In the early days of Hollywood, a handful of studios and distributors controlled nearly all movie theatres in the United States. They employed a system called “block booking,” whereby theatres owned by the major producers showed only their own company’s films; if an independent showhouse wanted rights to movies from a particular studio, they had to reserve in advance – and exclusively – thereby foregoing the products of rival conglomerates. In controlling distribution through such strong-arm tactics, these leviathans dictated not only where and when their movies would be shown, but set non-negotiable admission prices as well.
Clearly anti-competitive – the Federal Trade Commission opined that 98% of domestic films were thus monopolized – the U.S. Justice Dept brought suit in 1929 against Paramount, First National Pictures, Metro-Goldwyn-Mayer, Universal, United Artists, 20th Century Fox, Pathé Exchange, FBO Pictures, and the Motion Picture Producers and Distributors of America. Declared monopolistic in the lower courts, the Supreme Court affirmed the decision in November 1930.
That was right at the start of the Great Depression. And then there was the war. Studios ignored the decision. The government didn’t enforce it. But once the economy began to improve and hostilities ended in Europe and the Pacific, the Justice Dept filed a second suit. Many prominent individuals not originally party to the first suit (e.g., Charlie Chaplin, Samuel Goldwyn, Orson Welles, Walt Disney) were deposed this time around. Settlement negotiations faltered. And in May 1948, in U.S. v. Paramount Pictures, et al., the U.S. Supreme Court again agreed with the lower courts on most counts, including affirming the prohibition against price-fixing and block booking.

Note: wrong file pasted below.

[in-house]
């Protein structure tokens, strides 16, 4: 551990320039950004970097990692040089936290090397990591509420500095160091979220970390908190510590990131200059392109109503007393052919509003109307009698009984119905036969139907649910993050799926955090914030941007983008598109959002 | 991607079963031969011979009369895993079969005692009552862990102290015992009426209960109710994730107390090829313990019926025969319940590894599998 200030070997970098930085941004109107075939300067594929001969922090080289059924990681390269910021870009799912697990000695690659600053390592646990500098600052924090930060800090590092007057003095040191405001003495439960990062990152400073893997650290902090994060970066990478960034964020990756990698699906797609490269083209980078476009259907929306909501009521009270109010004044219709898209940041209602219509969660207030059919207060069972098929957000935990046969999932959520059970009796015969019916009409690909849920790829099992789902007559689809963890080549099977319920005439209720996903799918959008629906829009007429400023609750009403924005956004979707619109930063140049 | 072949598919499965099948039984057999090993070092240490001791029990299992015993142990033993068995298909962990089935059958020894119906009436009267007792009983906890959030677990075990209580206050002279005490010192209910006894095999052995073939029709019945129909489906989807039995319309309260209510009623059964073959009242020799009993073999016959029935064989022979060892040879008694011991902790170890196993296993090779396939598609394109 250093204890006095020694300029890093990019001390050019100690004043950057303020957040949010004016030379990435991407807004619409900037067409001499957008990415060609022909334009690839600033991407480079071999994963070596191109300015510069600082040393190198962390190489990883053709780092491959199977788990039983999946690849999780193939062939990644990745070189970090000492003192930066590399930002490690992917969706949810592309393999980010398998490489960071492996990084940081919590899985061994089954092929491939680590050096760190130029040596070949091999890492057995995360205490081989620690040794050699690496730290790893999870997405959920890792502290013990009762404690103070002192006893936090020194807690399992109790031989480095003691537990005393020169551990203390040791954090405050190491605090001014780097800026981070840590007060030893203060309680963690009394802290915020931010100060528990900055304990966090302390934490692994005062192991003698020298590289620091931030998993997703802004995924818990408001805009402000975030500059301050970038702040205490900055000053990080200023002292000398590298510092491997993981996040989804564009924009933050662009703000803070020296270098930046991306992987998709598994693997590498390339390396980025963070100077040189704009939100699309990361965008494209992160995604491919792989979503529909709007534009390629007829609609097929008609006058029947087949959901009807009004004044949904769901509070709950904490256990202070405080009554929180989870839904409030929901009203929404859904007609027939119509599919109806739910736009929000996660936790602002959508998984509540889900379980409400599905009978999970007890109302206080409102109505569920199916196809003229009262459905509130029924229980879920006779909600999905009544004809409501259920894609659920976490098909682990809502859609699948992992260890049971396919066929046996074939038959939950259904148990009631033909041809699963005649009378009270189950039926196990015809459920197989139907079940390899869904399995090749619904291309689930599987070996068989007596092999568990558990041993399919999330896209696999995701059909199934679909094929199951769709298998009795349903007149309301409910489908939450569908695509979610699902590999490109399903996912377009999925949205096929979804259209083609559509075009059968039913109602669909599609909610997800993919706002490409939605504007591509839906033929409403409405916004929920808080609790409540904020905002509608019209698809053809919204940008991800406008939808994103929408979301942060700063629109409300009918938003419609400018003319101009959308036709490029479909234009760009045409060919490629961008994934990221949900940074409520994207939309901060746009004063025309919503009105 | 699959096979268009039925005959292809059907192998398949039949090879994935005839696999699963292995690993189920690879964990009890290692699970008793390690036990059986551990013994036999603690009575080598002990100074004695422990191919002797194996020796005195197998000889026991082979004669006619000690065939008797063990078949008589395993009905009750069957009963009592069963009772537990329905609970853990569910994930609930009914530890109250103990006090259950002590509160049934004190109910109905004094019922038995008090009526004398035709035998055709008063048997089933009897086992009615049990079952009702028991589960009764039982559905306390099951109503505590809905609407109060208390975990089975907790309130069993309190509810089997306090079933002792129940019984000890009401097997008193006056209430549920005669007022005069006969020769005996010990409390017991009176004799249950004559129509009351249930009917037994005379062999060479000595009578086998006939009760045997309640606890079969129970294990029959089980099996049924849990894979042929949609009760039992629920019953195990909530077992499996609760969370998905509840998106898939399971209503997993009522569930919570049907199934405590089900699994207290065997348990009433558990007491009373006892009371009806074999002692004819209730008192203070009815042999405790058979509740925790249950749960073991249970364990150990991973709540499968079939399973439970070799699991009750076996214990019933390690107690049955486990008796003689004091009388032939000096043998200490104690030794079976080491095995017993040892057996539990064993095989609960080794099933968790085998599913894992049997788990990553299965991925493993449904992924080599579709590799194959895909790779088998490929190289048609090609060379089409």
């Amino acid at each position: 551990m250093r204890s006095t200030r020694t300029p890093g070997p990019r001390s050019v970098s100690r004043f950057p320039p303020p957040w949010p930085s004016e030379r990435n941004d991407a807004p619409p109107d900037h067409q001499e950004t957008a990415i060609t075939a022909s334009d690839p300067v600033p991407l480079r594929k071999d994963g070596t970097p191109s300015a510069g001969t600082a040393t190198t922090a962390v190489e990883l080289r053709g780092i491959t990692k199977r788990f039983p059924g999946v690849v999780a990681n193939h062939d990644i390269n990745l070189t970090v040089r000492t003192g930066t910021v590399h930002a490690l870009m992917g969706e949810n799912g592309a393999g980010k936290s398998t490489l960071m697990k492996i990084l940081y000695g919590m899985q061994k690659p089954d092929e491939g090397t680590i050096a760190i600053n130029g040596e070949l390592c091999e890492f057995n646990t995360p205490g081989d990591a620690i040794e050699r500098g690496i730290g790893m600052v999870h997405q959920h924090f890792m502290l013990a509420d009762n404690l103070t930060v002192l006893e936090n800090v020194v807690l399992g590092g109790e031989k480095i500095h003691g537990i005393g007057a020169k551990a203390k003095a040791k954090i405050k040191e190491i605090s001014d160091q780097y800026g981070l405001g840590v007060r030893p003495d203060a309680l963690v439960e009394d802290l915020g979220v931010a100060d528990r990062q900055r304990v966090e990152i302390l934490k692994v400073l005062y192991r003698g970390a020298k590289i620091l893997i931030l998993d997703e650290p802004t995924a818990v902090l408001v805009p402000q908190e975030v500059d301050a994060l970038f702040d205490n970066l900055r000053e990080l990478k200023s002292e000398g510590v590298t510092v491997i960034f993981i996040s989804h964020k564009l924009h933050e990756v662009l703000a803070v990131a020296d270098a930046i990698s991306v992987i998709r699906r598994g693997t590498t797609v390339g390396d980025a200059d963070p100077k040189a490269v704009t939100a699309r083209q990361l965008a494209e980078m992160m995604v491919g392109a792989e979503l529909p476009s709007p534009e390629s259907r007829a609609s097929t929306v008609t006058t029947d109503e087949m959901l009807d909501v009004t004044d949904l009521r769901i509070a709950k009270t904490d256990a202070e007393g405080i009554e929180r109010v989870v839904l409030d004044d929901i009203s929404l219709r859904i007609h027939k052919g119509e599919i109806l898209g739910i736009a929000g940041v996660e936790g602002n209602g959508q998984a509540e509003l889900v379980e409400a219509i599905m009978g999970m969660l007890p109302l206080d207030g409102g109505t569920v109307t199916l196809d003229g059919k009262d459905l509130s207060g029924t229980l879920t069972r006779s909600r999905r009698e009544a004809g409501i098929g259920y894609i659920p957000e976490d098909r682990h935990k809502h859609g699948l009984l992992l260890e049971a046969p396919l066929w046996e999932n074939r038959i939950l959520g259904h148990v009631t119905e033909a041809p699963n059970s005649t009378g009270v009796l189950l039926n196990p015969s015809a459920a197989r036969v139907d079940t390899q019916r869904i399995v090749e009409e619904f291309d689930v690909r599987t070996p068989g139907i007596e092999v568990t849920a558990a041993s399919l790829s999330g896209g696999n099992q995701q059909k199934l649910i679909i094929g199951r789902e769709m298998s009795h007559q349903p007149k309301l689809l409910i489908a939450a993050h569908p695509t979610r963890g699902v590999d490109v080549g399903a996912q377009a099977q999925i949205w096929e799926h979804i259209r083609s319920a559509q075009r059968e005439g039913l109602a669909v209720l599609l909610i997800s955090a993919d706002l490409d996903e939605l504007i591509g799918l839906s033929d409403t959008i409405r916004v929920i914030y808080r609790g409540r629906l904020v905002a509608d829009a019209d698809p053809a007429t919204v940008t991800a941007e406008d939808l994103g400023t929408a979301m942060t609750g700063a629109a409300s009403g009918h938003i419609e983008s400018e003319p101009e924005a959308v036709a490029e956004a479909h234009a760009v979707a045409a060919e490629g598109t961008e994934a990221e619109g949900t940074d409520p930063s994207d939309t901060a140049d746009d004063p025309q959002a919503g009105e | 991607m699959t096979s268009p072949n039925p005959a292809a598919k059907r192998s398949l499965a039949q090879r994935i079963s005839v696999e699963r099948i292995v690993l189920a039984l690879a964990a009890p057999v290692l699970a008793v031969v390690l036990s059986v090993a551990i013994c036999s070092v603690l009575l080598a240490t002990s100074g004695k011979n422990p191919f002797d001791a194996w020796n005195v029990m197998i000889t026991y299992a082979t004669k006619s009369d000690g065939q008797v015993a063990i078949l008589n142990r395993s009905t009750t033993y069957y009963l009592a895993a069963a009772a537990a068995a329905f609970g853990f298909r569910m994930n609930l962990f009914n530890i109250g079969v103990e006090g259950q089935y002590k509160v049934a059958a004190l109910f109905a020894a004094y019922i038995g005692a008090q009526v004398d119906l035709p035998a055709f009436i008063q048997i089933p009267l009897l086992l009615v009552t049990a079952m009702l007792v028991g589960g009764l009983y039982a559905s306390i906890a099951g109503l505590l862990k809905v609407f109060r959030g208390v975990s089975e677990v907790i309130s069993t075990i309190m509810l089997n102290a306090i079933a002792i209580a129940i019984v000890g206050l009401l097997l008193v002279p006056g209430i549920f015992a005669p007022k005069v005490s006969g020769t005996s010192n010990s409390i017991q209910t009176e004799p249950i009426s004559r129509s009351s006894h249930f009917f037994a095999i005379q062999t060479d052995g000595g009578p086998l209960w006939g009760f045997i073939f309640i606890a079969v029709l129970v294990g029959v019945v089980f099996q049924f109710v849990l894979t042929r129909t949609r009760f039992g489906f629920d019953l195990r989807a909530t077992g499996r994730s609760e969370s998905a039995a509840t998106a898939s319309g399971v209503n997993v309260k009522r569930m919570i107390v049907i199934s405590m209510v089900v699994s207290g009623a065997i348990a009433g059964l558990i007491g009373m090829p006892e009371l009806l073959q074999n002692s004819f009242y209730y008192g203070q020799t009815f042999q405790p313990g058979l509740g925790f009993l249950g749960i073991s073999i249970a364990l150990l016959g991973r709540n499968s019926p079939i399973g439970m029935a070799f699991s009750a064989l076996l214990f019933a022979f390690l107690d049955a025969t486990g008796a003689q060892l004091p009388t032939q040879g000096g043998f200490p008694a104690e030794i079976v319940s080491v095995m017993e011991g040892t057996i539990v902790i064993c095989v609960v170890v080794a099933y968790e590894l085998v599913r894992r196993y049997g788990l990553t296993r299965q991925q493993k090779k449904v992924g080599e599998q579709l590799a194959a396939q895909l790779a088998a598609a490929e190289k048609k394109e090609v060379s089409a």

This high court decision still controls movie distribution and exhibition in the U.S. to this day, and it permits all theatres to negotiate with all studios for all movies.
But the playing field is hardly level – the major studios are still 800lb gorillas, the Supreme Court be damned.
So most modern contractual agreements runs like this: during a movie’s initial release, the bulk of gross ticket sales go to the studio, often as much as 95% of the revenue from a film in its first week, 85% in the second week, and so on.
By the end of a movie’s run, when the fewest people are going to see it, the theaters are taking the lion’s share of the gross. But when averaging earnings over a film’s entire run, a theater might only realize 20% of overall ticket sales.
This system provides a strong incentive for studios to make movies with much buzz and built-in demand from popular stars; they want films that can open with a bang during that period when they, the studios, are raking in most of the revenue. The theatres then get the left-overs as the film heads for DVD and large-screen oblivion.
Over time, it’s not even uncommon that theatres will take a loss on a given movie based on ticket sales alone. There’s really little that theaters can do about this; they still have limited leverage in negotiations, regardless of what the Supreme Court says. The theatres can’t make movies themselves, and certainly they can’t turn away major blockbusters from their screens, lest people stop going to their theater altogether.
This means that theaters must find other ways to make money outside of ticket sales.
The solution was, and remains, to charge ridiculous prices for concessions. This is from where much of a theatre’s profits come.
Or, as Jack Oberleitner, a long-time veteran of the business side of Tinseltown, once observed, theaters have “left the movie business and [are] in the popcorn business.”
Now, is there an explanation for the outrageous prices charged in airports for food and drink?
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